So across the expanse of planet earth there are this day many millions who live in civilizations in which in ways often obscure, sometimes evident, love is valued, reason is honored, and power exercised through form not violence; and all this because the Church whom God called was obedient to the revelation that He is Trinity: omnipotent creative love, the source of an intelligible world. The truth of that revelation is not established by its effects but by its Author, but its effects, the consequences of faith in Father, Son, and Holy Spirit, One God, are on this Trinity Sunday occasions for rejoicing and gratitude.

Long ago, in obedience to the words of the Savior and the witness of the prophets, the Church sought to say what cannot, but must, be said: God is Blessed Trinity, Father, Son, and Holy Spirit, One God in three persons. There would later be technical exposition, but in the beginning the Church was confronted with what were in the light of faith the facts: God was Father, for He had a Son, whom He had begotten eternally; Jesus of Nazareth was that Son, consubstantial with His Father, in whom the divine paternity was realized perfectly; the Holy Spirit sent by Jesus was the very spirit of God, who spoke by the prophets and who lit the fire of Pentecost, and who is the love through whom the Father eternally begets the Son.

Over time the inspired attempt to say who God is was called the doctrine of the Trinity, a word first used by Theophilus of Antioch in 168 to name a reality that had lain in the experience of the Church. Establishing such facts as the begotten equality of the Son in the face of the predisposition to believe that what is dependent is, to however small a degree, lesser; its companion truth that ‘there was no time when the Son was not;’ and with these the fact that the persons were not functions or aspects but realities; and the cardinal insight that the Son is mystically not only Son but the Word through whom all things were made, the source of form and intelligibility; this work was the work of four councils and five centuries, culminating is the triumphant statement of the Church’s third creed, a masterpiece of thought and fidelity now largely unknown, which bears the name of the great Athanasius.

The Athanasian Creed, written in the happy days when ‘catholic’ was not a word in controversy and clarity not an offense, begins with triumphant assertion:

Whosoever would be saved, it is before all things necessary that he holds the Catholic faith, which unless one keeps it inviolate he will without doubt perish eternally.

Now this is the Catholic faith, that we worship one God in Trinity and Trinity in unity, without either confusing the persons or dividing the substance. For the Father’s person is one, the Son’s another, the Holy Spirit’s another; but the divinity of the Father, the Son, and the Holy Spirit is one; their glory equal, their majesty coeternal.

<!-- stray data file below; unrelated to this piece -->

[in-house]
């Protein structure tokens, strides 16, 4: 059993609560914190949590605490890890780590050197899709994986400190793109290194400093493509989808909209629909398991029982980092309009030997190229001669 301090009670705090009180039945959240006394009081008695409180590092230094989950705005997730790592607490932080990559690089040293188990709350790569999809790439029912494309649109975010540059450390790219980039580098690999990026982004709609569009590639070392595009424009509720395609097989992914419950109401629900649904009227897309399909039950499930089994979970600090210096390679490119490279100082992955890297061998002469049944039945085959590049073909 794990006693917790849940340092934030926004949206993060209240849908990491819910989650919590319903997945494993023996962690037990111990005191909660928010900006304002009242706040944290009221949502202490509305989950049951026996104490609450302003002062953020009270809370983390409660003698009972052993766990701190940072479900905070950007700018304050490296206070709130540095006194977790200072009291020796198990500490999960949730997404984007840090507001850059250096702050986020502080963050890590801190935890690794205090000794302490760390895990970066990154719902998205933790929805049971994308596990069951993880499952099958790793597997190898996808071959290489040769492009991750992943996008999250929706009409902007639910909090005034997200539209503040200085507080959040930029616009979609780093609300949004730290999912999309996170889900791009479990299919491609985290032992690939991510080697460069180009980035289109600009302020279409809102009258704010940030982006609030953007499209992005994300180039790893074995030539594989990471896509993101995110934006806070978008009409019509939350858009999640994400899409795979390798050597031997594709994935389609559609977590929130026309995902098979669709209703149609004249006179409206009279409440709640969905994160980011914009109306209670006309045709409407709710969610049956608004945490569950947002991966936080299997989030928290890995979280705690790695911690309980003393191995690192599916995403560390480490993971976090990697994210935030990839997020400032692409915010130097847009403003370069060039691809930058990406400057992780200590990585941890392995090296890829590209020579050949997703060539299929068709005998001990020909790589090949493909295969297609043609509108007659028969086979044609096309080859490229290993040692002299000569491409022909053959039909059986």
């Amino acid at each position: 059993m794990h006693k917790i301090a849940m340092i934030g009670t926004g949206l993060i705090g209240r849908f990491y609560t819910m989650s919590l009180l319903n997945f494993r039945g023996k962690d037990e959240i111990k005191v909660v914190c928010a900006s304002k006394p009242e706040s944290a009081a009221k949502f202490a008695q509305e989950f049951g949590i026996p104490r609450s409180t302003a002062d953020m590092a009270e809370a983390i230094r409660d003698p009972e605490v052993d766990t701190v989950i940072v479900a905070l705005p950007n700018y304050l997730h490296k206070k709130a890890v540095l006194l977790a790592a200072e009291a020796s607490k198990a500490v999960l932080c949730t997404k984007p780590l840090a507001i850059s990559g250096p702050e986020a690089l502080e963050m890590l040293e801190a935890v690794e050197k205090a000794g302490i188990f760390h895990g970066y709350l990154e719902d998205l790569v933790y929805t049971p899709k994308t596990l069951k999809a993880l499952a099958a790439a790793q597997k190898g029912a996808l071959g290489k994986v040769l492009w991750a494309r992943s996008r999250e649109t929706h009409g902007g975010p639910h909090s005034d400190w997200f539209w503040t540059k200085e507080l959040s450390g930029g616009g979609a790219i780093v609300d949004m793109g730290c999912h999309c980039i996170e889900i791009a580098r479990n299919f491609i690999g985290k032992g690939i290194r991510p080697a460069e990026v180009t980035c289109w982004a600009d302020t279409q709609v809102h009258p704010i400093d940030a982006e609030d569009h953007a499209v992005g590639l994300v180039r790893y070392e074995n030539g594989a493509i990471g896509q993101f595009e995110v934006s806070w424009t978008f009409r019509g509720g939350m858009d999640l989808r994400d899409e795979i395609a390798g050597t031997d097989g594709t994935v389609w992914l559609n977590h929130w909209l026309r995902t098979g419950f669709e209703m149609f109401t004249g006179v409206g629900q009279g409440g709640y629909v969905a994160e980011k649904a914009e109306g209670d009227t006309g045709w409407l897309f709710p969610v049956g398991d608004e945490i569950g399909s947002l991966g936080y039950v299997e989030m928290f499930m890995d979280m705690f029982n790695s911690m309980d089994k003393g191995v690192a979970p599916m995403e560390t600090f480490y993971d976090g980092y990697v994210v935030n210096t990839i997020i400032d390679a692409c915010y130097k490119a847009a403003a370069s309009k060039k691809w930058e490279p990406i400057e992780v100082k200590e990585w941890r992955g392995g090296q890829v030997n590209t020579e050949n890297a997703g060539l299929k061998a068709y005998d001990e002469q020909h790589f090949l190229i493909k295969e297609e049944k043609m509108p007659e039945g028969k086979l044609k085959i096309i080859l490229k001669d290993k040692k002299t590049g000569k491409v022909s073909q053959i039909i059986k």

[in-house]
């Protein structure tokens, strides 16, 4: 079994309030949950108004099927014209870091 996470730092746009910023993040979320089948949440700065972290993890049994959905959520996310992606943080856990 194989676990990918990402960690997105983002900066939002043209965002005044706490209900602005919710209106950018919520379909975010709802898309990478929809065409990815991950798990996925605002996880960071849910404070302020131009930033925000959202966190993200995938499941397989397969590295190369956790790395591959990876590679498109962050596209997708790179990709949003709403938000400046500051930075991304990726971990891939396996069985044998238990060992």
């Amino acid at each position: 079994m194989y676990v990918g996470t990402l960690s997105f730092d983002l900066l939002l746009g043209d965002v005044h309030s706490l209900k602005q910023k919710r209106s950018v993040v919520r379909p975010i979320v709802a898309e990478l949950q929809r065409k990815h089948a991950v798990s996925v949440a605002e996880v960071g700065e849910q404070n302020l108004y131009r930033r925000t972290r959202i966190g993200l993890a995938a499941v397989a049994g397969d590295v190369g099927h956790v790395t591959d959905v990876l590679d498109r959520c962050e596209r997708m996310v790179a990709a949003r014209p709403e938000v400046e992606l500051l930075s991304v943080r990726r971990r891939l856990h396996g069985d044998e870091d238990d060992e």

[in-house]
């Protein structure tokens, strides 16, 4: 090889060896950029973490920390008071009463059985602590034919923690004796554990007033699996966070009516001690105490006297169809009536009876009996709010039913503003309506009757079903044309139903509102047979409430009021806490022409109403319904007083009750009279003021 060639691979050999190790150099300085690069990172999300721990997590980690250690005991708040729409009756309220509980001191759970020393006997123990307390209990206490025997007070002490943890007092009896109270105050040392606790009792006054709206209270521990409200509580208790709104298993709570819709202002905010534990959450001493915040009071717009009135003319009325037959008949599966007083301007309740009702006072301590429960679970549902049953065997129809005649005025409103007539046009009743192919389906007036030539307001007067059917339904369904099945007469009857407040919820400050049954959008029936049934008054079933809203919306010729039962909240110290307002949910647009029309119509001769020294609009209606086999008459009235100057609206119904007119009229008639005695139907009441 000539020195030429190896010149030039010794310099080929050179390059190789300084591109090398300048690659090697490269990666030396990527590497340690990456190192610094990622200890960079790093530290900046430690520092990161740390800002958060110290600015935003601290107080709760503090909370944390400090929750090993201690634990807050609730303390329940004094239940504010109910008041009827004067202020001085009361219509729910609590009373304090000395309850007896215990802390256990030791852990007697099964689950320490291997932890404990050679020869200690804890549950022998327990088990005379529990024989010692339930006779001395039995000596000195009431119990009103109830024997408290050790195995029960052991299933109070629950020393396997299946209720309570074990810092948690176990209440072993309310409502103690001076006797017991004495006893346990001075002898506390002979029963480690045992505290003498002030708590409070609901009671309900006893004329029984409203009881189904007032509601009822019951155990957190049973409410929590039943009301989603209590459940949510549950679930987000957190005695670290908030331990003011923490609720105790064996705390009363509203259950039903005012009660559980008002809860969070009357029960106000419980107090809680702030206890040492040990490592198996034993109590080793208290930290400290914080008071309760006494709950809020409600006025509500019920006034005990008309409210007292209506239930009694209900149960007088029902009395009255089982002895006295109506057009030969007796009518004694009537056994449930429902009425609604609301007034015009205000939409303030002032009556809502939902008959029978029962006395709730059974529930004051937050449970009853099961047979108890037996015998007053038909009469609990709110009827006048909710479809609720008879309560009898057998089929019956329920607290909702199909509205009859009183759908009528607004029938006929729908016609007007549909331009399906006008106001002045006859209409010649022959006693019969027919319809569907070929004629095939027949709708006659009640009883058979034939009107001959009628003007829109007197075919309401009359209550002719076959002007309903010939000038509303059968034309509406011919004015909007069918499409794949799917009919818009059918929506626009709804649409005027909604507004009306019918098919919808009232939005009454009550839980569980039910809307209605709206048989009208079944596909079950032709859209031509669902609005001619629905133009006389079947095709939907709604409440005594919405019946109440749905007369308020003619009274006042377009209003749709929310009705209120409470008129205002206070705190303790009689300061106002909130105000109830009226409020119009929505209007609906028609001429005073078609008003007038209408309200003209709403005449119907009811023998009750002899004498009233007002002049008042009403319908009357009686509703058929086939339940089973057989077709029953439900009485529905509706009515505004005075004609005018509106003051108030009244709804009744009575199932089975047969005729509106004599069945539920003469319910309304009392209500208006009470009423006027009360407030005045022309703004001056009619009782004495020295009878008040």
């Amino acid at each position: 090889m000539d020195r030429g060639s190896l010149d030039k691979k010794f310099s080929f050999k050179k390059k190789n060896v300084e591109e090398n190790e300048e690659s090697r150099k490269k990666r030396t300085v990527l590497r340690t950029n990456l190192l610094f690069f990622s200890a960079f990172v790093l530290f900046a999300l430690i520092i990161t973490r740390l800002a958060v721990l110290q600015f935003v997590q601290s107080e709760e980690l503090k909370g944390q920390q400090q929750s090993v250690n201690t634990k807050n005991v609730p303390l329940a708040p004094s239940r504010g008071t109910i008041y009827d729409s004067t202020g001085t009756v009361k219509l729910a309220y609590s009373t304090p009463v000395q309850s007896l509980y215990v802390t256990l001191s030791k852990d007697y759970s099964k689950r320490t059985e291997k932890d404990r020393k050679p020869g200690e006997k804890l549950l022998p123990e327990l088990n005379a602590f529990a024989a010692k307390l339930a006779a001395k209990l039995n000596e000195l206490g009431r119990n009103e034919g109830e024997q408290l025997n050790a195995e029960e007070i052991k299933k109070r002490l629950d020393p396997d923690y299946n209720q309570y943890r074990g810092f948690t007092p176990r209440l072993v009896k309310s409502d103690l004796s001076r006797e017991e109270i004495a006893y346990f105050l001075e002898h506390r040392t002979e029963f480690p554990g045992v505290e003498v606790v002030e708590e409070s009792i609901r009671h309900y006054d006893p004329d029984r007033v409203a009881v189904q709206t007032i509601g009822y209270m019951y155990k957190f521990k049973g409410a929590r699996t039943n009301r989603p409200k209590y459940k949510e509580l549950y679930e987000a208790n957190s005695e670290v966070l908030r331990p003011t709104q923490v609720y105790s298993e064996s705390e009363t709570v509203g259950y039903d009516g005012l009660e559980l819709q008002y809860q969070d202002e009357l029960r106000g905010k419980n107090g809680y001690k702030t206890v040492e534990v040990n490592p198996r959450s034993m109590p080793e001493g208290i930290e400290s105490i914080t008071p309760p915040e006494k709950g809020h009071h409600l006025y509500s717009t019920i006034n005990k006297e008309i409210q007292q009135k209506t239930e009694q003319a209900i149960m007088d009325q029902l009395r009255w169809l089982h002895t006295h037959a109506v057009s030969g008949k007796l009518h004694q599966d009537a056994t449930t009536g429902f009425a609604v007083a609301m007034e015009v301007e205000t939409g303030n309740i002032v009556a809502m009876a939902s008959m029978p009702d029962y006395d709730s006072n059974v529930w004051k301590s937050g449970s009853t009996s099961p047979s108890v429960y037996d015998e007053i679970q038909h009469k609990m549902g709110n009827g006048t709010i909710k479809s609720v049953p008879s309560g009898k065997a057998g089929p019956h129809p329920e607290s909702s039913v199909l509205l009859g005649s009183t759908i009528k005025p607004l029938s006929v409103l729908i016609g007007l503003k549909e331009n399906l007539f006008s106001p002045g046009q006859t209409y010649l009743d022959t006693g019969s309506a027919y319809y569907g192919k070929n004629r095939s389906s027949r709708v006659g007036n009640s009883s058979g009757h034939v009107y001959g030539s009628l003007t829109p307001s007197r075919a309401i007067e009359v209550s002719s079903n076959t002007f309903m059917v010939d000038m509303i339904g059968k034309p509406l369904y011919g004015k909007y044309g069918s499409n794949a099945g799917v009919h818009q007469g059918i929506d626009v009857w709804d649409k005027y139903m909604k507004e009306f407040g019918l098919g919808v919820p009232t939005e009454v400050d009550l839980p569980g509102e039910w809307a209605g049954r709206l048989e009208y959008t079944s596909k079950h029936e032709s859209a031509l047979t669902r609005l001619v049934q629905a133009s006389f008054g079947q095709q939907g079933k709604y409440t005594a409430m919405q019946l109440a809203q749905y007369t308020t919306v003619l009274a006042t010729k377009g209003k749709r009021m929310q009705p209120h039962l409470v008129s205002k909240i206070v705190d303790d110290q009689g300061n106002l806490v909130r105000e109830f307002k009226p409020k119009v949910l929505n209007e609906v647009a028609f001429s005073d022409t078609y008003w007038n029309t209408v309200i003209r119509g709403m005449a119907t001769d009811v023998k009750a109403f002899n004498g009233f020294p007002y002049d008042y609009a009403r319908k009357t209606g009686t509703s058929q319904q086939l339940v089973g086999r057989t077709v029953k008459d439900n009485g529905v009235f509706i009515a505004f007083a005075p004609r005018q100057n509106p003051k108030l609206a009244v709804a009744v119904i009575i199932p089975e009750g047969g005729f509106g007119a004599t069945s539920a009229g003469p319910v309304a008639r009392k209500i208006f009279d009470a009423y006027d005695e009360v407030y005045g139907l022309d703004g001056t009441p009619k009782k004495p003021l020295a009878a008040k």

Hard words, judgmental, a scandal of precision to post-modern ears, but also true. But to refer again to the evidence as we have it in history, true. Look out into the great world. That God is love is a truism we teach our children, but a truth that is mere sentimentality unless the Athanasian Creed is true. It is easy to forget that the very foundation of science is the intelligibility of the world, which can be observed and honored but which cannot be ‘proved;’ as it is easy to forget that the existence of a gentled world, in which the weak are protected, in which greatness of heart is measured in discipline and self-surrender, is a consequence of presuppositions that can be summoned to the surface of experience only with difficulty but which presuppose the truth that the Son is Word through whom all things bear the stamp of intelligibility.

Even our great errors are born of truth, anchored in the Trinitarian being of God, misused. An allegiance to the omnipotence of God without the notes of form and self-giving will always lead to vulgarity of power, or an indomitable will unmoderated by reason. Neglect of the truth that reason is rooted in the mystery of love will father in us a rationalism that destroys what it seeks to know.

The Athanasian Creed expresses an inspired, centuries-long effort to say what can be said of God. But, as the Creed also tells us, salvation consists not only in the knowledge that allows our confession of the truth but in the actual formation of our very selves: worship. The word in the Athanasian Creed is a form of veneror, which means respect, honor, worship. It is all very well, indeed essential, that mankind can, given the light of intellect, know what can be known of the mystery, seeing even now in a glass, darkly, but seeing still; but to know what is and not to acknowledge it is the warrant of inauthenticity. Thus from the time when Jesus took bread and broke it, God the Blessed Trinity had been known and worshipped in the breaking of bread. Even this Sunday, even when love must make its way through the ruins, the act most common in this world will be the offering of bread and wine so that these may become the Body and Blood of Jesus for us. And that offering will begin with thanks given “to the Father most holy, through your beloved Son, Jesus Christ, your word through whom you made all things, whom you sent as our Savior and Redeemer incarnate by the Holy Spirit.